In addition, two of the speakers at recent Royal Society and Four Academies Forums, were recognised in the 2020 Eureka Awards.  Ceridwen Dovey, who spoke at the 2019 Forum (Making SPACE for Australia), received the 2020 Eureka Prize for Long-Form Science Journalism, while Scientia Professor Gregory Dore of UNSW, who spoke at the 2020 Forum (After COVID-19: Creating the Best of Times from the Worst of Times) was awarded the Eureka Prize for Infectious Diseases Research. 

To read further, please see the Australian Museum website, and articles in Cosmos and the Sydney Morning Herald from 25 November 2020. 

 

 

NOV
20

Leading universities call for wealthy nations to commit to zero emissions targets

Depiction of climate changeA new international network of top climate universities universities including the UNSW Sydney, the University of Melbourne, and Monash University, as well as Oxford, Caltech and the Sorbonne amongst many others  is calling for wealthy nations to commit to net zero emissions targets. The International Universities Climate Alliance, announced on 18 November 2020, was initiated by UNSW, principally through the efforts of two of the Society's Fellows: Ian Jacobs FRSN (Vice-Chancellor of UNSW) and Matthew England FRSN FAA (a leading climate researcher). Its first action was to send a declaration to the G20 before its coming meeting in Saudi Arabia, urging the world's leading economies to take urgent action to prevent catastrophic climate change by an early commitment to net zero emissions. The declaration has been signed by 48 of the world's leading universities.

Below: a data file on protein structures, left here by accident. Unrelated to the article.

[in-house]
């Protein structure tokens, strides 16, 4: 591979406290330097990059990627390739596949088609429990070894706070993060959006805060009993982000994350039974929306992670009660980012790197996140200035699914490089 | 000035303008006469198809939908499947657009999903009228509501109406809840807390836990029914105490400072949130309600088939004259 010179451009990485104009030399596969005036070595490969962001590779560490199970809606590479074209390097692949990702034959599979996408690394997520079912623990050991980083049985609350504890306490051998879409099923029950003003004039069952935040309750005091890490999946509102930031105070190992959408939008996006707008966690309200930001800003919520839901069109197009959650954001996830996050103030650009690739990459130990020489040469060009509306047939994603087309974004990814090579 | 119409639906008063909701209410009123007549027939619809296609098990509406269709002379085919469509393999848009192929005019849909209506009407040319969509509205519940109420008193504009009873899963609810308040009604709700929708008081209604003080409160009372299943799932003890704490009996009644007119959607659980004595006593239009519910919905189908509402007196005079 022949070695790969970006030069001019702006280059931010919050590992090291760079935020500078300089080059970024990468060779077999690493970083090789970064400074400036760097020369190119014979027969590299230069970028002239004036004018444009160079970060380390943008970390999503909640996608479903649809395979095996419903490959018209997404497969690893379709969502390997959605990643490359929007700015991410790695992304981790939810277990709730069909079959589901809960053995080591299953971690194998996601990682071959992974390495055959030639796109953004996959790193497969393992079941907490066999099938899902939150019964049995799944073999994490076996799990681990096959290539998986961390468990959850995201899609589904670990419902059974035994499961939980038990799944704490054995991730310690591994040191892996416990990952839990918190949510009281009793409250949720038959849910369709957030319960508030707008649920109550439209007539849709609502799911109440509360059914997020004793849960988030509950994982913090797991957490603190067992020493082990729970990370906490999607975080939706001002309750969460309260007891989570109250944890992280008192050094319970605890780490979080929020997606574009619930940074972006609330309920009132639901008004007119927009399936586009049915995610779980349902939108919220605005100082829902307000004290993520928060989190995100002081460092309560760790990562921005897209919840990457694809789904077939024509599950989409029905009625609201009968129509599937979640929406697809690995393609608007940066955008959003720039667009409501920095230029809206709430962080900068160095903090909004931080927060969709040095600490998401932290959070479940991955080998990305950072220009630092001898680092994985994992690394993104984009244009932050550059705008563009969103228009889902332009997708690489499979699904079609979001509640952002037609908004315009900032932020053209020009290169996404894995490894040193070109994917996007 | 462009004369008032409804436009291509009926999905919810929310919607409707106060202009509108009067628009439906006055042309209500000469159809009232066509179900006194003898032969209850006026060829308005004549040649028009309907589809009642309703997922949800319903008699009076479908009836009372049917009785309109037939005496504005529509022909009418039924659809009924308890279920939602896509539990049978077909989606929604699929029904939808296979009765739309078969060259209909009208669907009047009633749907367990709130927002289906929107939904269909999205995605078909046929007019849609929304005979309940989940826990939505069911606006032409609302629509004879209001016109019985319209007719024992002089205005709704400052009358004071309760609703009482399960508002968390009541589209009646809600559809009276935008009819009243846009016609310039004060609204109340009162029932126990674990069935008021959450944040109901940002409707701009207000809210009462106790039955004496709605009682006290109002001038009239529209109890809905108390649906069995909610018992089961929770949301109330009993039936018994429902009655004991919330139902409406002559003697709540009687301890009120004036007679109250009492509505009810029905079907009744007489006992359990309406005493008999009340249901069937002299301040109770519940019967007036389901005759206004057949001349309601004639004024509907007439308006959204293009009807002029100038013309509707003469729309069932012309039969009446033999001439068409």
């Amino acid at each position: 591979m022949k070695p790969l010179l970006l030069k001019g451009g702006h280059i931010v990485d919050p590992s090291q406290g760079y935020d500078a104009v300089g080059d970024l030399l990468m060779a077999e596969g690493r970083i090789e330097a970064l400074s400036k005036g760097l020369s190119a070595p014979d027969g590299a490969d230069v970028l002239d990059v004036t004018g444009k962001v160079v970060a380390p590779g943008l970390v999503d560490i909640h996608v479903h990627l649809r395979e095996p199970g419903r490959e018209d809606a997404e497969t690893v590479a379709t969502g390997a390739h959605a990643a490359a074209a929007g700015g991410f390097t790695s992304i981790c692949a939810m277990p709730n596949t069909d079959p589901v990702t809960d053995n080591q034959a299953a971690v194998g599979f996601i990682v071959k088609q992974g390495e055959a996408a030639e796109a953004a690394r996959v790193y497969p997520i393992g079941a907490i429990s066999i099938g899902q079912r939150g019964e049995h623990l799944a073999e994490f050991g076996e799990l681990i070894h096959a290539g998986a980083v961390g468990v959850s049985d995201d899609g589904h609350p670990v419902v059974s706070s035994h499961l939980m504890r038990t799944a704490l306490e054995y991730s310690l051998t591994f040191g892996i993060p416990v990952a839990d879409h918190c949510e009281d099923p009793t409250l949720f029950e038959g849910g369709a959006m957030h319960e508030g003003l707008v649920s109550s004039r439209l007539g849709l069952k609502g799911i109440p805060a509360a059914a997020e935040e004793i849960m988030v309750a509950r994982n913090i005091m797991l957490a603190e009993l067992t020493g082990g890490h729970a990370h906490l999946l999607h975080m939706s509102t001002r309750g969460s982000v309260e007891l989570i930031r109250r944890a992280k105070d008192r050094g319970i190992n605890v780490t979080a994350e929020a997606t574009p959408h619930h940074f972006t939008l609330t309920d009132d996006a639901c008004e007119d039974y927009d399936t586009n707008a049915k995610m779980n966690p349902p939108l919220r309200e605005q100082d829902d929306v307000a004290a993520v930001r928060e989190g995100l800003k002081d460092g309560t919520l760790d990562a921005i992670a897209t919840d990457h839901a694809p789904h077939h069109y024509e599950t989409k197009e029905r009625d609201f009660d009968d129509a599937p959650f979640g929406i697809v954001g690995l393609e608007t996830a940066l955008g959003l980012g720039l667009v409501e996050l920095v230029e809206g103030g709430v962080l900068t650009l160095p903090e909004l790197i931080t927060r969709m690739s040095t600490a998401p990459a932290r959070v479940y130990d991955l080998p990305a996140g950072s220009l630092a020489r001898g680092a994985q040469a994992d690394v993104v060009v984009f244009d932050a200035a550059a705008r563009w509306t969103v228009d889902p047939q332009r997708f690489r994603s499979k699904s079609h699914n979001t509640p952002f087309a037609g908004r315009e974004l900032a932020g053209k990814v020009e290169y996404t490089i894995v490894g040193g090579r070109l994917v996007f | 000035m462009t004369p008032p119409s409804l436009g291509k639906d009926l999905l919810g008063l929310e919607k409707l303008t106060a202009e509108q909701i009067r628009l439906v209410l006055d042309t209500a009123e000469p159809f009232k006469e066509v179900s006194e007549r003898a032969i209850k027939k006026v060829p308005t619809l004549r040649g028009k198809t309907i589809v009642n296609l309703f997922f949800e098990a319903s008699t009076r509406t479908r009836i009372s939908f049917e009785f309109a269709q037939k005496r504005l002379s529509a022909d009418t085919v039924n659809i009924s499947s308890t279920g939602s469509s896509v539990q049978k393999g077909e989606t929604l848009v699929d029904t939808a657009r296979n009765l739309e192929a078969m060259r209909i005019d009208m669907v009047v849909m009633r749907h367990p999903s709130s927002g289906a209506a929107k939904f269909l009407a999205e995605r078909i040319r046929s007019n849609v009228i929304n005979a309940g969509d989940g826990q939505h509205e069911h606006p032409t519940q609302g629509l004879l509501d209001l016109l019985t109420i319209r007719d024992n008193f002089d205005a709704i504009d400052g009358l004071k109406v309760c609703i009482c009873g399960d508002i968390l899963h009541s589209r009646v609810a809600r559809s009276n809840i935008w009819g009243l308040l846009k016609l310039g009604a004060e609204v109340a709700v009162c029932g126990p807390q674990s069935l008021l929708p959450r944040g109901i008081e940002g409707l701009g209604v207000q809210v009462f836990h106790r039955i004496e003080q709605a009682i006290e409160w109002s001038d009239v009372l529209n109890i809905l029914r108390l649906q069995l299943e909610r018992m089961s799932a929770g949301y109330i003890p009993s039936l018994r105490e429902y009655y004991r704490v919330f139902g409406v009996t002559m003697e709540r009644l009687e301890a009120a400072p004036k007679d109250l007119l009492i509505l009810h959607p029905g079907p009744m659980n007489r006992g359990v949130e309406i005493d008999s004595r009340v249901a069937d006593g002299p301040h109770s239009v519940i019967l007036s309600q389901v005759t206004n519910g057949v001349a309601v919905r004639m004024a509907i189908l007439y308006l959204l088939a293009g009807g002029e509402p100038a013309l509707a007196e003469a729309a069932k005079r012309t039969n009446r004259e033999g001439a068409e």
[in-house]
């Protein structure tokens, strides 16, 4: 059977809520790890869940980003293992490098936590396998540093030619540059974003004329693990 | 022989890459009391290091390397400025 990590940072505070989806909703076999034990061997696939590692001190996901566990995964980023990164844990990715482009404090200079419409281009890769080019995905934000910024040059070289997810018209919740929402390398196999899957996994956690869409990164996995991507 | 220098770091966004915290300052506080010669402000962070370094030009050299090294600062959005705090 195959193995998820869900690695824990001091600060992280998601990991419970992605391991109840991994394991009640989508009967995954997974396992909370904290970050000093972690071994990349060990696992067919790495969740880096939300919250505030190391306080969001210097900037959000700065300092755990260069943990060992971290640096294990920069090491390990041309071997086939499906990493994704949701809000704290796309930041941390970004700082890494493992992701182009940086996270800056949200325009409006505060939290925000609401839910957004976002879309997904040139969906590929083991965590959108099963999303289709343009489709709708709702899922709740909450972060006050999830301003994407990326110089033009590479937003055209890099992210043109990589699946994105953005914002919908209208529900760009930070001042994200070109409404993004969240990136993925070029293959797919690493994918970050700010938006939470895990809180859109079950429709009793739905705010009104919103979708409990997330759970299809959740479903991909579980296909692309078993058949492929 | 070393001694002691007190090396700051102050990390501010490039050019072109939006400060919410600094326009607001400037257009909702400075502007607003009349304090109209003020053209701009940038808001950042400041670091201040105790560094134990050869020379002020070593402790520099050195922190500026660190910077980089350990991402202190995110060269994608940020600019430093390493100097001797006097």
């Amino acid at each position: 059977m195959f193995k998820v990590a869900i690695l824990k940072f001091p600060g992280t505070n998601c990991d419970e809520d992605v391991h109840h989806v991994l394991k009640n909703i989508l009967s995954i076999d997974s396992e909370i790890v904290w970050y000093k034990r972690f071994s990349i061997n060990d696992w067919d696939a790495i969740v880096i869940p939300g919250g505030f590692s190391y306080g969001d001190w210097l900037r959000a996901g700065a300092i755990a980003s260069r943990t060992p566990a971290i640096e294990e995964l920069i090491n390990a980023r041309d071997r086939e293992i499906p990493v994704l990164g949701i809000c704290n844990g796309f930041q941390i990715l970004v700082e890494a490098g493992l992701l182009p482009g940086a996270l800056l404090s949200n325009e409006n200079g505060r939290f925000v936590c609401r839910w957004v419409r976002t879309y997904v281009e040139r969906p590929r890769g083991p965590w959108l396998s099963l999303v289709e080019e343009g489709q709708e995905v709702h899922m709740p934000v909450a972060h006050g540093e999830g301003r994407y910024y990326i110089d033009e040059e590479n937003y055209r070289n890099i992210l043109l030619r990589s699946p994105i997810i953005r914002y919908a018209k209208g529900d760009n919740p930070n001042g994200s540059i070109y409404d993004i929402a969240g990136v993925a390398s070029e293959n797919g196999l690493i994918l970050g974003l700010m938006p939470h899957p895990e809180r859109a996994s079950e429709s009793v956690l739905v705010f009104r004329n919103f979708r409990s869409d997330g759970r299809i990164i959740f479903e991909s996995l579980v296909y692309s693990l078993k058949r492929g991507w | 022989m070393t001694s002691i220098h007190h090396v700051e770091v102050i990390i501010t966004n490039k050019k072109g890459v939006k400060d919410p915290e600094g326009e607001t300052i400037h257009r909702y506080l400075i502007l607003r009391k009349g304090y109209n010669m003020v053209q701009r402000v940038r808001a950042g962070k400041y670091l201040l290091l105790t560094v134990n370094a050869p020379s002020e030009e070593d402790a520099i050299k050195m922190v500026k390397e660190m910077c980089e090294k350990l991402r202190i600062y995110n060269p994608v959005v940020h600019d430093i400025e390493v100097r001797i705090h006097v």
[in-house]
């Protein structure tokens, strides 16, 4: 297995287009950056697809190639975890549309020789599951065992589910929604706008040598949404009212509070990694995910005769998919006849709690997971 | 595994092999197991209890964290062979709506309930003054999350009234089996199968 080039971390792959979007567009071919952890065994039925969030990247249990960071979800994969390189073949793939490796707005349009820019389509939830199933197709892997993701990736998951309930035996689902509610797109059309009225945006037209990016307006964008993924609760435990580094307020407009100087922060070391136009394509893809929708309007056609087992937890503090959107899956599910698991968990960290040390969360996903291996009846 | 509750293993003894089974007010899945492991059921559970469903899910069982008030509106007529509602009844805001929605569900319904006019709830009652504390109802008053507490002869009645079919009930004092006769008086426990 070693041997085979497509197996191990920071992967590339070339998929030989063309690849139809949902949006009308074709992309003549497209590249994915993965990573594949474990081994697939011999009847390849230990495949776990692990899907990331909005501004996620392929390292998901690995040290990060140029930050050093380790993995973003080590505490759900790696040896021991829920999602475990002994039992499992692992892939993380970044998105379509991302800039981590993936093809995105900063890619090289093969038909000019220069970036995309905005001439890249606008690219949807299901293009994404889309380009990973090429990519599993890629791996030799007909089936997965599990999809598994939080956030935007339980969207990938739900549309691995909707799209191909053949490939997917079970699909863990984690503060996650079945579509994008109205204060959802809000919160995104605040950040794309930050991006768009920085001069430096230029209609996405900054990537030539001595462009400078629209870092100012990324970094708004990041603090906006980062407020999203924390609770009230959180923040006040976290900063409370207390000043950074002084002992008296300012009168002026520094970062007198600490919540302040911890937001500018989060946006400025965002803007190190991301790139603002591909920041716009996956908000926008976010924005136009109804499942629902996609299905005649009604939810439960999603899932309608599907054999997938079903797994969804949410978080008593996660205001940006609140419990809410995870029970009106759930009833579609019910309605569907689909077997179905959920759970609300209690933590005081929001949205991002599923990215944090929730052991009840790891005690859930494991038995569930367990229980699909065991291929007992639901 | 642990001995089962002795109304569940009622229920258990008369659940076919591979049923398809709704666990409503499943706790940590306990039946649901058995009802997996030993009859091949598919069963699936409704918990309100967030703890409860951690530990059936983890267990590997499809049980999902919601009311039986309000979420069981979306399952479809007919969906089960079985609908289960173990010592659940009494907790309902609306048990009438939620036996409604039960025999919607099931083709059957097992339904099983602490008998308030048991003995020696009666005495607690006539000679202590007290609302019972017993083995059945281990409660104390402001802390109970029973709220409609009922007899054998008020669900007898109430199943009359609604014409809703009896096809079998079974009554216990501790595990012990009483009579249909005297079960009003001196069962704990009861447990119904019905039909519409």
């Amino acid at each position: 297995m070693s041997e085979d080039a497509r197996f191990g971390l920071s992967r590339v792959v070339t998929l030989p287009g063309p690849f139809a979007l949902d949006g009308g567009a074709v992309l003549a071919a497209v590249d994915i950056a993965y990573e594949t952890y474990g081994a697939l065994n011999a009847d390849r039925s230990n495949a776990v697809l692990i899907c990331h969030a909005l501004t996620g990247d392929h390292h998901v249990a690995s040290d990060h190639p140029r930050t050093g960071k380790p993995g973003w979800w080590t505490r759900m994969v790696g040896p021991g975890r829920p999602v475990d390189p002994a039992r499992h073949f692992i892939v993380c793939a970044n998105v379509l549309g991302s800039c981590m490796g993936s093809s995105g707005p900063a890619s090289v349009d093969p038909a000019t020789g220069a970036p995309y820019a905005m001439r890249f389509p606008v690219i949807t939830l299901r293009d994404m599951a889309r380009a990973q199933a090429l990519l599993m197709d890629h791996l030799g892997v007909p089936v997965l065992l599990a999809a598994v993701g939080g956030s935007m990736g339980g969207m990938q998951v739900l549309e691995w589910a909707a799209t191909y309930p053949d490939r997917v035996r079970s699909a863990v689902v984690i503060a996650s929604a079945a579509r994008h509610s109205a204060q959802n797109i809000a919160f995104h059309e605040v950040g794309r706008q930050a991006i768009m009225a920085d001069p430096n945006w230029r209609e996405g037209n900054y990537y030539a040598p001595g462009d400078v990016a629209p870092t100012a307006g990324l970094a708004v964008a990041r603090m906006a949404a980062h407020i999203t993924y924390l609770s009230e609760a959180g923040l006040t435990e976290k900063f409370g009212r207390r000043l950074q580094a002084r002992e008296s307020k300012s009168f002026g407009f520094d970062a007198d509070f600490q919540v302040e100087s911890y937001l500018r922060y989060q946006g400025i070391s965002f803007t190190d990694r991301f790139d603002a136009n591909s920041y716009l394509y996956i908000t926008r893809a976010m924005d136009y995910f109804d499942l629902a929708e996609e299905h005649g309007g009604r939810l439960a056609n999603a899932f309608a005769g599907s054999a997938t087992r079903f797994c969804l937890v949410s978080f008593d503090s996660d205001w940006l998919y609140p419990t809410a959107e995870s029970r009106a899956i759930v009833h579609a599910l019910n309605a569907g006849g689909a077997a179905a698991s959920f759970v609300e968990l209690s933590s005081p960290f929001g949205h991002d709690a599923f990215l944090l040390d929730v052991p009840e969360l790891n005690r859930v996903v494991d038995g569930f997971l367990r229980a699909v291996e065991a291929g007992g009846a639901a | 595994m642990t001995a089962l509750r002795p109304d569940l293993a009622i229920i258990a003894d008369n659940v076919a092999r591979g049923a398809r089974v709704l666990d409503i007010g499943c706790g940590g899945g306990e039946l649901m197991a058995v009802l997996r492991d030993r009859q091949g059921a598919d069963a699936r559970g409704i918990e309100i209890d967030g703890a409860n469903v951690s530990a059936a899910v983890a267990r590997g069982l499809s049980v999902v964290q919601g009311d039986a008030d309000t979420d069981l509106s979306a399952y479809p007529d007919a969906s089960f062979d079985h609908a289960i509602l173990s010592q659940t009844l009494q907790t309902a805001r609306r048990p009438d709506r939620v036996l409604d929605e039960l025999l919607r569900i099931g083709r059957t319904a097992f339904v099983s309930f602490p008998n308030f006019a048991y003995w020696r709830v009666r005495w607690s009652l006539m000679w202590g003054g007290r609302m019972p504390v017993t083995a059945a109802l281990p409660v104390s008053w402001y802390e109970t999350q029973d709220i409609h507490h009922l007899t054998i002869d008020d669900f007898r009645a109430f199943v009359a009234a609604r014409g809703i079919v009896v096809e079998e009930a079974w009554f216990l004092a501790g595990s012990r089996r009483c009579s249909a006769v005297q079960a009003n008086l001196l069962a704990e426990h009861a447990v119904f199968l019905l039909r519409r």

NOV
20

Release of YouTube videos from the 2020 Forum: After COVID-19-Creating the Best of Times from the Worst of Times

Forum Participants at Government House, SydneyIn the spirit of advancing knowledge and enriching lives, The Royal Society of NSW is pleased to announce the availability of the video recordings from its most recent annual Forum, conducted jointly with the Four Learned Academies. The theme of the 2020 Forum was “After COVID-19: Creating the Best of Times from the Worst of Times”. This year, the Forum was conducted in front of a somewhat reduced face-to-face audience at Government House, Sydney on 5 November 2020, but was joined by a larger online audience which participated in the day’s activities via YouTube live streaming.